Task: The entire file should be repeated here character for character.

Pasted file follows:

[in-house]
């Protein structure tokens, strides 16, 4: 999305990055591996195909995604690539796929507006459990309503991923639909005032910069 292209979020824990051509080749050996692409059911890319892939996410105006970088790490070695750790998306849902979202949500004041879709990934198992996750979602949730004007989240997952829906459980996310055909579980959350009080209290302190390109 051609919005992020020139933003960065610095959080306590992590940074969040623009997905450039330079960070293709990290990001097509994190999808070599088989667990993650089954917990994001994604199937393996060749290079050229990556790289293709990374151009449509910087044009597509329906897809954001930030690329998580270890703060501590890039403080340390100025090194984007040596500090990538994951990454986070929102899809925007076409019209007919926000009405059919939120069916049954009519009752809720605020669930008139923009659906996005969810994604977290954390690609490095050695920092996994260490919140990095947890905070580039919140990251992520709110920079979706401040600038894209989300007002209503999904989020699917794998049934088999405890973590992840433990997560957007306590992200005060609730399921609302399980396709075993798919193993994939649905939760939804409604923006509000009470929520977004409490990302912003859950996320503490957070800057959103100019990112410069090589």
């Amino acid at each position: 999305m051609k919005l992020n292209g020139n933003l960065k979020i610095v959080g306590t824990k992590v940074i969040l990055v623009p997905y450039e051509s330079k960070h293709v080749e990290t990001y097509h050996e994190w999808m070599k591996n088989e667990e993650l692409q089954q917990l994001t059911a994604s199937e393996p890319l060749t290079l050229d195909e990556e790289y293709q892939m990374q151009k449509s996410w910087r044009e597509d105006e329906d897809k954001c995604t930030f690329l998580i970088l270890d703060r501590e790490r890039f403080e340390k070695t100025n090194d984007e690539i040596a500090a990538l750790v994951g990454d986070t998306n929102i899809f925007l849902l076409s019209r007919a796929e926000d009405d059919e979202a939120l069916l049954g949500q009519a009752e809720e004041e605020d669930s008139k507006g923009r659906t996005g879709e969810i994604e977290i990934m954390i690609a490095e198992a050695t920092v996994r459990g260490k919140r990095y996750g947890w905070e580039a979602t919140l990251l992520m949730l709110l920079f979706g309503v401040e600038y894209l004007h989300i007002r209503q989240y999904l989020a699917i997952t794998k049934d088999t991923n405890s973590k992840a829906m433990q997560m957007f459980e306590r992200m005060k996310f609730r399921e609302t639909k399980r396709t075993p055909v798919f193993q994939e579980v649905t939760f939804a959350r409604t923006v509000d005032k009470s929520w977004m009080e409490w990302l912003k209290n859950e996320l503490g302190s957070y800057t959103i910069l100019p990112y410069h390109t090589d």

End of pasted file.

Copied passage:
[in-house]
């Protein structure tokens, strides 16, 4: 999305990055591996195909995604690539796929507006459990309503991923639909005032910069 292209979020824990051509080749050996692409059911890319892939996410105006970088790490070695750790998306849902979202949500004041879709990934198992996750979602949730004007989240997952829906459980996310055909579980959350009080209290302190390109 051609919005992020020139933003960065610095959080306590992590940074969040623009997905450039330079960070293709990290990001097509994190999808070599088989667990993650089954917990994001994604199937393996060749290079050229990556790289293709990374151009449509910087044009597509329906897809954001930030690329998580270890703060501590890039403080340390100025090194984007040596500090990538994951990454986070929102899809925007076409019209007919926000009405059919939120069916049954009519009752809720605020669930008139923009659906996005969810994604977290954390690609490095050695920092996994260490919140990095947890905070580039919140990251992520709110920079979706401040600038894209989300007002209503999904989020699917794998049934088999405890973590992840433990997560957007306590992200005060609730399921609302399980396709075993798919193993994939649905939760939804409604923006509000009470929520977004409490990302912003859950996320503490957070800057959103100019990112410069090589």
């Amino acid at each position: 999305m051609k919005l992020n292209g020139n933003l960065k979020i610095v959080g306590t824990k992590v940074i969040l990055v623009p997905y450039e051509s330079k960070h293709v080749e990290t990001y097509h050996e994190w999808m070599k591996n088989e667990e993650l692409q089954q917990l994001t059911a994604s199937e393996p890319l060749t290079l050229d195909e990556e790289y293709q892939m990374q151009k449509s996410w910087r044009e597509d105006e329906d897809k954001c995604t930030f690329l998580i970088l270890d703060r501590e790490r890039f403080e340390k070695t100025n090194d984007e690539i040596a500090a990538l750790v994951g990454d986070t998306n929102i899809f925007l849902l076409s019209r007919a796929e926000d009405d059919e979202a939120l069916l049954g949500q009519a009752e809720e004041e605020d669930s008139k507006g923009r659906t996005g879709e969810i994604e977290i990934m954390i690609a490095e198992a050695t920092v996994r459990g260490k919140r990095y996750g947890w905070e580039a979602t919140l990251l992520m949730l709110l920079f979706g309503v401040e600038y894209l004007h989300i007002r209503q989240y999904l989020a699917i997952t794998k049934d088999t991923n405890s973590k992840a829906m433990q997560m957007f459980e306590r992200m005060k996310f609730r399921e609302t639909k399980r396709t075993p055909v798919f193993q994939e579980v649905t939760f939804a959350r409604t923006v509000d005032k009470s929520w977004m009080e409490w990302l912003k209290n859950e996320l503490g302190s957070y800057t959103i910069l100019p990112y410069h390109t090589d």